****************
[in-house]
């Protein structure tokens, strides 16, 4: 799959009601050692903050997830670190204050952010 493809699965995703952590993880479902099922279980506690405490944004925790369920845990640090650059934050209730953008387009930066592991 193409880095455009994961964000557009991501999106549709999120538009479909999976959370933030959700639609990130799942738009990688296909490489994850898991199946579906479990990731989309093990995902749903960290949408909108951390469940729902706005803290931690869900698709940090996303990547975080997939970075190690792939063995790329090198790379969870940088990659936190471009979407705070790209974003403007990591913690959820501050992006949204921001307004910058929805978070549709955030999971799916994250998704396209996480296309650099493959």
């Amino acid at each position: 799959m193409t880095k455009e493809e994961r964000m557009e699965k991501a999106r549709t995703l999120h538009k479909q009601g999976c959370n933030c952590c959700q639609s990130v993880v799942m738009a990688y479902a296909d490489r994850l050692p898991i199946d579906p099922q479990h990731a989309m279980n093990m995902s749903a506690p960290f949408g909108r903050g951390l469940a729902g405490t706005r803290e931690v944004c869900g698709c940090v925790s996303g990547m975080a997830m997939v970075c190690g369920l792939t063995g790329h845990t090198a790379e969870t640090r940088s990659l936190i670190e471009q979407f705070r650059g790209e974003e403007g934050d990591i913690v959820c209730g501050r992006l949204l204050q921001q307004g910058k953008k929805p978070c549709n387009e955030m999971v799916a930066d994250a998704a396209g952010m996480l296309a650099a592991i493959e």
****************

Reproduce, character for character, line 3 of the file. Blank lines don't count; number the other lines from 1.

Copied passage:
């Amino acid at each position: 799959m193409t880095k455009e493809e994961r964000m557009e699965k991501a999106r549709t995703l999120h538009k479909q009601g999976c959370n933030c952590c959700q639609s990130v993880v799942m738009a990688y479902a296909d490489r994850l050692p898991i199946d579906p099922q479990h990731a989309m279980n093990m995902s749903a506690p960290f949408g909108r903050g951390l469940a729902g405490t706005r803290e931690v944004c869900g698709c940090v925790s996303g990547m975080a997830m997939v970075c190690g369920l792939t063995g790329h845990t090198a790379e969870t640090r940088s990659l936190i670190e471009q979407f705070r650059g790209e974003e403007g934050d990591i913690v959820c209730g501050r992006l949204l204050q921001q307004g910058k953008k929805p978070c549709n387009e955030m999971v799916a930066d994250a998704a396209g952010m996480l296309a650099a592991i493959e």